Wellness Blast Thai-ish Soup Recipe

Being a season of viruses, we’ve definitely been cooking up some antiviral recipes lately that can be prepared with or without meat. Late spring is sort of the beginning of the winding down of our veggie season at ARTfarm, but ingredients can be sourced from other local farms or your own backyard Victory Garden. The recipe ingredients list seems long here, but in these days of social distancing we thought it best to give people lots of options and substitutions. It’s mostly a lot of chopping and preps quickly.

Our ginger and turmeric have such tender skins they don’t need peeling. Just wash, chop and go!

We will be presenting a series of articles on starting a small home garden for those of you who have been asking us what to plant and when. Stay tuned on our website, we’ll be offering some information and also soon put up a signup sheet if you’d like to attend a Zoom videoconference class with local experts from UVI’s Cooperative Extension Service to answer more of your questions on starting a home garden.

Tom Khing Michi-Gai Phak*

(Ginger Not-Chicken Coconut Soup)

Feeds about 3 hungry people who really love soup. We usually double it.
10 minutes prep time, 40 minutes cook/simmer time.

This is a garden veggie heavy/homemade sort of homage to one of ARTfarm family’s all time favorite Asian soups: Galangal Chef Kenneth Biggs’ Tom Kha Gai soup. We are substituting ginger and turmeric for Chef’s galangal root and adding more veggies.

The coconut is nourishing and anti-viral, the turmeric color is cheerful, the gingery warmth of the rich smooth broth and onions and chili peppers (if desired) help open the sinuses without acidity, the customizable, whatever-you’ve-got-available veggies make it hearty; it’s just soothing and lovely. The citrus tang and floating cherry tomatoes added at the end offer little pops of sweet vitamin blasts and the cilantro is cleansing to the body.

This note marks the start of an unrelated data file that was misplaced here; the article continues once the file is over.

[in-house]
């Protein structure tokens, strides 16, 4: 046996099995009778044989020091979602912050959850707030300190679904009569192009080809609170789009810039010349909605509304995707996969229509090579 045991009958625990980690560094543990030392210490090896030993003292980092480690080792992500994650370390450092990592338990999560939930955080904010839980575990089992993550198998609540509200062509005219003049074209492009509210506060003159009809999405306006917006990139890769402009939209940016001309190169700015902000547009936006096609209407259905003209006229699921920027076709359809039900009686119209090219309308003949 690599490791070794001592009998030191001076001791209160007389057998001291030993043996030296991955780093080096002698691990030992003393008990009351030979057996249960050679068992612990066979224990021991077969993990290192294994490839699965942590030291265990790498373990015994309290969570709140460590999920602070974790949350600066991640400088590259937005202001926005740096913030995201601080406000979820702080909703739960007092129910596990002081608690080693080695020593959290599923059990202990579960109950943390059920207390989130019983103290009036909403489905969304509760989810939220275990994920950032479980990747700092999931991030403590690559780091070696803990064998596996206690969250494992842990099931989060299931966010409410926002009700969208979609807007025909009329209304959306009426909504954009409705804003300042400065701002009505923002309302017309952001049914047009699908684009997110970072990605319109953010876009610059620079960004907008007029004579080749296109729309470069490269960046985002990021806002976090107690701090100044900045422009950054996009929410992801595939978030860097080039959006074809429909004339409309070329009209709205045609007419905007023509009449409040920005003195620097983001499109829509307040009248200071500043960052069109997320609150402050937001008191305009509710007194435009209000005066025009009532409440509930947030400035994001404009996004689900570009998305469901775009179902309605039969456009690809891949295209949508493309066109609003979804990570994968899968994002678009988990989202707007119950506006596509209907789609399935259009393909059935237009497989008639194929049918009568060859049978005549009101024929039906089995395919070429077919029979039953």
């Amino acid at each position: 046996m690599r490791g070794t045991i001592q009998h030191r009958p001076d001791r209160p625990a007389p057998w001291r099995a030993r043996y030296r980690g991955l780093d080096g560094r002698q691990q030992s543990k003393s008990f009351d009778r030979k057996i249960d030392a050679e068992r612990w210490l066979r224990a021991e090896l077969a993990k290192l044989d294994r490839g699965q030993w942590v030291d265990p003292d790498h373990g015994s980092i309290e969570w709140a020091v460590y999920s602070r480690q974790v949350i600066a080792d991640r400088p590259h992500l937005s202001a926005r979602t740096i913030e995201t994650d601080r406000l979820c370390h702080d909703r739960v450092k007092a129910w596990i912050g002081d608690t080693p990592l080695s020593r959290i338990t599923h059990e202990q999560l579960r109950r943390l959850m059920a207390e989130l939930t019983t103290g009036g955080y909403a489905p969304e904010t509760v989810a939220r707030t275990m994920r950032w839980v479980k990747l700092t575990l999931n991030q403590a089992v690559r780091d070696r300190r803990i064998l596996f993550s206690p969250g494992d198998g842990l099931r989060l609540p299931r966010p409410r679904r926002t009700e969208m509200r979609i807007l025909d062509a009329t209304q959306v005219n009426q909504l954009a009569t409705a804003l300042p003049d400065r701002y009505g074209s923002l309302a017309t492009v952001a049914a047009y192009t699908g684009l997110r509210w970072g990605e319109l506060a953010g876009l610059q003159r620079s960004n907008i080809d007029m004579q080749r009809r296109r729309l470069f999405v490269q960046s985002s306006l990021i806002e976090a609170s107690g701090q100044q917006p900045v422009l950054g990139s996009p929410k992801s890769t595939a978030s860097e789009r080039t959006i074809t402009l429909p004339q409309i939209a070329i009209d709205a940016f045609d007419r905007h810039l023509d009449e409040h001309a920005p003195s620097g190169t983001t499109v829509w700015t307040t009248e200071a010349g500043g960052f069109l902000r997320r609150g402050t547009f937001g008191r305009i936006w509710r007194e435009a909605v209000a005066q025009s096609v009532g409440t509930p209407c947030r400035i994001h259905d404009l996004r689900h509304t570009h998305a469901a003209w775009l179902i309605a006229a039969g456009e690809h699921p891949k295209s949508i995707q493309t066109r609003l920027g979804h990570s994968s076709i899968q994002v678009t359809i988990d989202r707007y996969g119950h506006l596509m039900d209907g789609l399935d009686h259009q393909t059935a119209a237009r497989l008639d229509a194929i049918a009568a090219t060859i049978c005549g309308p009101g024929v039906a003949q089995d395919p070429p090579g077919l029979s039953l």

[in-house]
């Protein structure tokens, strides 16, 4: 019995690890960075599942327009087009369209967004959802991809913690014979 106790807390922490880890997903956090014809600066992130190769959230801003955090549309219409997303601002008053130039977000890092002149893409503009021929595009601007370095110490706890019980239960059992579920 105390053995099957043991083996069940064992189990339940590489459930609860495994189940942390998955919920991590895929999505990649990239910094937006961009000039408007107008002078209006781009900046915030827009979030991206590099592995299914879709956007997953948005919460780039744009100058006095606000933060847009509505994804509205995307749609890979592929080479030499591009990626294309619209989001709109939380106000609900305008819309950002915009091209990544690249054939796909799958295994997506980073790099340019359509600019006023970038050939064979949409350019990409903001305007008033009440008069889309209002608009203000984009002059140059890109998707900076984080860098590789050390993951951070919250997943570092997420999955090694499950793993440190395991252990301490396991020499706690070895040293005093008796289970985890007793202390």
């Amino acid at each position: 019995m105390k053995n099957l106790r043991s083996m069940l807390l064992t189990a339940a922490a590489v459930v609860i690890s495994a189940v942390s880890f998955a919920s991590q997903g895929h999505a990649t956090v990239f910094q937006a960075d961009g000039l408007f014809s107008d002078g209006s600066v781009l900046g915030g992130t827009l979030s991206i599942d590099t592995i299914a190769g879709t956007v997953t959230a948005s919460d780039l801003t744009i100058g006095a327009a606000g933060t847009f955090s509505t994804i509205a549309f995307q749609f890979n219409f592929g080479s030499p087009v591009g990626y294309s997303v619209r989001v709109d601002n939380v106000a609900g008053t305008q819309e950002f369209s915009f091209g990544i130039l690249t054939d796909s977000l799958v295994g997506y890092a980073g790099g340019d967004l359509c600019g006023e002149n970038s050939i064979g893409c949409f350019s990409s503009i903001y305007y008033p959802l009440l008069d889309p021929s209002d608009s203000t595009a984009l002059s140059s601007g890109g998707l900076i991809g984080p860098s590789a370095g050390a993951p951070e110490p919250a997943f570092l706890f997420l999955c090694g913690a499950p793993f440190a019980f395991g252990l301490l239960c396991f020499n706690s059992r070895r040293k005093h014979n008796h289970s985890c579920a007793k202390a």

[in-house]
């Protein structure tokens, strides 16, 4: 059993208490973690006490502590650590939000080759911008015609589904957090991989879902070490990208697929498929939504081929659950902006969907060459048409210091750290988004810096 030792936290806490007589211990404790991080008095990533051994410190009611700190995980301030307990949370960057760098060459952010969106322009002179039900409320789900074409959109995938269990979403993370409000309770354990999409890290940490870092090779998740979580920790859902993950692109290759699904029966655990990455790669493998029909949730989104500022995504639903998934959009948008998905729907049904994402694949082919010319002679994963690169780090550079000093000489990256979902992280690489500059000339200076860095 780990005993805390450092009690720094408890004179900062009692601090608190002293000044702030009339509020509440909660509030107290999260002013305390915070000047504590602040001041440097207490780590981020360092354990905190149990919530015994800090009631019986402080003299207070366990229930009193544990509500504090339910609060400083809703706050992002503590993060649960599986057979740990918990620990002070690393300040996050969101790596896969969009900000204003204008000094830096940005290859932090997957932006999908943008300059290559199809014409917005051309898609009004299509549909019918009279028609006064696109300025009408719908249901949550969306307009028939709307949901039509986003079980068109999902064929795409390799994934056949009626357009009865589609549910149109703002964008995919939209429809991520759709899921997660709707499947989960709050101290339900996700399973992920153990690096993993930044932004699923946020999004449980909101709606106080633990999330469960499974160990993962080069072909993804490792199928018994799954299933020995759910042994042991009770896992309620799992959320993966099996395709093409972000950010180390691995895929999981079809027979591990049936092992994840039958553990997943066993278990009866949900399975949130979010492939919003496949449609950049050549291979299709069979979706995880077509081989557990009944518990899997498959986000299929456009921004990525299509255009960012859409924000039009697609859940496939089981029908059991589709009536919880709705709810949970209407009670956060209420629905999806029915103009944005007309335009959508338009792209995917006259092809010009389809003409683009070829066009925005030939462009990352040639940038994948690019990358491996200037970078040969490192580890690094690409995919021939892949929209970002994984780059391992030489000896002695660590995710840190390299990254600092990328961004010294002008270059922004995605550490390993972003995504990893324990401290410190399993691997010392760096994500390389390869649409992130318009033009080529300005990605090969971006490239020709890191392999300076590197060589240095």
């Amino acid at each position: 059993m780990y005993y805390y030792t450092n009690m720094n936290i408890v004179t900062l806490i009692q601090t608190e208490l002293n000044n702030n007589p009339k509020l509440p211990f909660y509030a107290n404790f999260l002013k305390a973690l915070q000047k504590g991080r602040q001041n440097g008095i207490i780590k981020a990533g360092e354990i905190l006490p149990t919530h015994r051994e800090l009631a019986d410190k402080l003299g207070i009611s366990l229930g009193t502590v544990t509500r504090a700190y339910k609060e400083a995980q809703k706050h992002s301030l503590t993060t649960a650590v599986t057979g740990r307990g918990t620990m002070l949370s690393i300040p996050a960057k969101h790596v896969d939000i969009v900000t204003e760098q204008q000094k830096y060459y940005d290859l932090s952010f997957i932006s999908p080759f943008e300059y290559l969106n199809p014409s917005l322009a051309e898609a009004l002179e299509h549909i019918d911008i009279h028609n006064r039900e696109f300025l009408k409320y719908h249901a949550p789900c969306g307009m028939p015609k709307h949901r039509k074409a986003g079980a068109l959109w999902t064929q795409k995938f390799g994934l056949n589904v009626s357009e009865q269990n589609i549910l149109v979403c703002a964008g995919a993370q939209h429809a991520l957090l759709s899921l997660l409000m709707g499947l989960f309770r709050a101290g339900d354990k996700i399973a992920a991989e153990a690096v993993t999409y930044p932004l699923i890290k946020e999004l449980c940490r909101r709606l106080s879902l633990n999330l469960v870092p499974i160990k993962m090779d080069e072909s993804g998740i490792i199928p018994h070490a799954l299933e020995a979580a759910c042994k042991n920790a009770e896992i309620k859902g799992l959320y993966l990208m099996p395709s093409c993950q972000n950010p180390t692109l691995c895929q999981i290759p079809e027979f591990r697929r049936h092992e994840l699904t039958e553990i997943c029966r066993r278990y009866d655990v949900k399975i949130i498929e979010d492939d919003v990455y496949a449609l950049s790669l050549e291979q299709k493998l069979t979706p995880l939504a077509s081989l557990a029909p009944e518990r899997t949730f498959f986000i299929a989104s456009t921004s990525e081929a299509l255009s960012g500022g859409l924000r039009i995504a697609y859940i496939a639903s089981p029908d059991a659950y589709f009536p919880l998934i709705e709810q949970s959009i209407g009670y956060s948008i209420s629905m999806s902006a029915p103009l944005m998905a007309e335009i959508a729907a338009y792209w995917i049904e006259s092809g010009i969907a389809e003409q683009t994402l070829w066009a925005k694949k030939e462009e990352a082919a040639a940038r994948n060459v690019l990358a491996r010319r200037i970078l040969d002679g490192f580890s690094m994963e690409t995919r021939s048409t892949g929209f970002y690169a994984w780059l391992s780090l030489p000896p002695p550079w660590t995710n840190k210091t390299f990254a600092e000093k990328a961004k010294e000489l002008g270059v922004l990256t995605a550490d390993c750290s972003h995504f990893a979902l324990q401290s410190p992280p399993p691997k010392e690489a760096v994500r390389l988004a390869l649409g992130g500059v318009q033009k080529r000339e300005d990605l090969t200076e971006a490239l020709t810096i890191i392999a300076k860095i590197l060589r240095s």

This recipe is verrry adjustable. You can make it with some, or all, or substitutions for, the various chopped vegetables and herbs in this recipe. Tiny white Japanese enoki or bonapi mushrooms are a fun texture in this if you can get them, but any (or no) mushrooms will do. (Mushrooms may have anti-viral qualities!) This is traditionally a chicken recipe and we’ve suggested tofu or a light milder fish like mahi or wahoo to substitute, but you can make it without – it still has such a rich broth and holds up well if you add other veg.

Ingredients

2 stalks fresh lemongrass, tough outer layers removed
1 one inch piece (a man thumb) baby ARTfarm ginger, grated, no peeling necessary
1 one inch piece (a man thumb) baby ARTfarm turmeric, grated, no peeling necessary
3 large kaffir lime leaves
1 – 2 sprigs Thai basil
1 sour orange or other large citrus: all the juice and a tiny bit of the skin oil or zest
6 cups broth – veggie or whatever you’ve got
1 lb. your favorite protein: a pack of firm tofu, cut into 1” or smaller pieces
– or – chicken (boneless breast or thigh), sliced into thin strips
– or – mahi or wahoo, cubed
1 large onion, sliced thin into crescent moons
8 oz. mushrooms (Japanese or whatever you’ve got)
1 13.5-oz. can coconut milk well shaken**
– or – make fresh coconut milk!!! (Crucian Contessa’s recipe)
2 Tbsp. fish sauce (such as nam pla or nuoc nam)
– or – a slurry of 2 Tbspn. miso paste dissolved in some of the broth
– or – 2 Tbsp. Bragg’s Aminos to taste

1/2 pint cherry tomatoes
1-4 finely chopped Thai chili peppers to taste
1/4 cup fresh chopped cilantro leaves with tender stems
a few sour orange or lime wedges (for garnish, if you’re feeling fancy)

——–optional add-ins (we do all of them!!)——-
* 1 cup pumpkin, sliced thin then cubed into chunks
* 1/2  bunch cooking greens (radish tops, kale, chicory etc.), remove hard center ribs, cut leaves into 1″ pieces or julienned
* 4-5 seasoning peppers, seeded and sliced
* 1 bunch radishes or turnips, washed, root sliced into coins, use the tops as greens
* 2 medium bell peppers, seeded and thinly sliced

How to make it

  1. Using the back of a knife, lightly smash lemongrass; fold and bundle it up to about 4-5″ long, to fit in a large sauce pan. Add the broth and bring to a boil. Reduce heat and simmer until flavors are melded, 8–10 minutes. Pull out the lemongrass with tongs and discard, and add microplaned/grated ginger and turmeric to the hot broth.